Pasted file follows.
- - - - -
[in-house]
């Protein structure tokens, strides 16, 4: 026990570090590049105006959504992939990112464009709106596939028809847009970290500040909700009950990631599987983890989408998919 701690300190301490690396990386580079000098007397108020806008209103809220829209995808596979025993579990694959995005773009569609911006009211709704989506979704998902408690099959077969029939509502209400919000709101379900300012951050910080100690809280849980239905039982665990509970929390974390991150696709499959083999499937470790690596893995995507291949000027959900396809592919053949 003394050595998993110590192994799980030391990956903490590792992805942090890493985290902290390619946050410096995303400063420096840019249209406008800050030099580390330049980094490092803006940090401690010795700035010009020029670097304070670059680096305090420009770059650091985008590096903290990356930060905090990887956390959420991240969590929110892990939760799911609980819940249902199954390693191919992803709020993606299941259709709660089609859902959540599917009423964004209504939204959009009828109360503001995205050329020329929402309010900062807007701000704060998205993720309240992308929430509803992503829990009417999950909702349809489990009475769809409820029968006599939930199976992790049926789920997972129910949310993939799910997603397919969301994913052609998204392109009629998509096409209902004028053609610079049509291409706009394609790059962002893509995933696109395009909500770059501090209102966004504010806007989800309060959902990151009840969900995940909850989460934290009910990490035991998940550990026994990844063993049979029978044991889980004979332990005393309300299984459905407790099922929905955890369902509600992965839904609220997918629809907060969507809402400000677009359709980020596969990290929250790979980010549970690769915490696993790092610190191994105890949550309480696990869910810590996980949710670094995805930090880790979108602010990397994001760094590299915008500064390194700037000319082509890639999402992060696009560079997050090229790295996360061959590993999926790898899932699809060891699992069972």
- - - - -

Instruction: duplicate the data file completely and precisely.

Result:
[in-house]
């Protein structure tokens, strides 16, 4: 026990570090590049105006959504992939990112464009709106596939028809847009970290500040909700009950990631599987983890989408998919 701690300190301490690396990386580079000098007397108020806008209103809220829209995808596979025993579990694959995005773009569609911006009211709704989506979704998902408690099959077969029939509502209400919000709101379900300012951050910080100690809280849980239905039982665990509970929390974390991150696709499959083999499937470790690596893995995507291949000027959900396809592919053949 003394050595998993110590192994799980030391990956903490590792992805942090890493985290902290390619946050410096995303400063420096840019249209406008800050030099580390330049980094490092803006940090401690010795700035010009020029670097304070670059680096305090420009770059650091985008590096903290990356930060905090990887956390959420991240969590929110892990939760799911609980819940249902199954390693191919992803709020993606299941259709709660089609859902959540599917009423964004209504939204959009009828109360503001995205050329020329929402309010900062807007701000704060998205993720309240992308929430509803992503829990009417999950909702349809489990009475769809409820029968006599939930199976992790049926789920997972129910949310993939799910997603397919969301994913052609998204392109009629998509096409209902004028053609610079049509291409706009394609790059962002893509995933696109395009909500770059501090209102966004504010806007989800309060959902990151009840969900995940909850989460934290009910990490035991998940550990026994990844063993049979029978044991889980004979332990005393309300299984459905407790099922929905955890369902509600992965839904609220997918629809907060969507809402400000677009359709980020596969990290929250790979980010549970690769915490696993790092610190191994105890949550309480696990869910810590996980949710670094995805930090880790979108602010990397994001760094590299915008500064390194700037000319082509890639999402992060696009560079997050090229790295996360061959590993999926790898899932699809060891699992069972």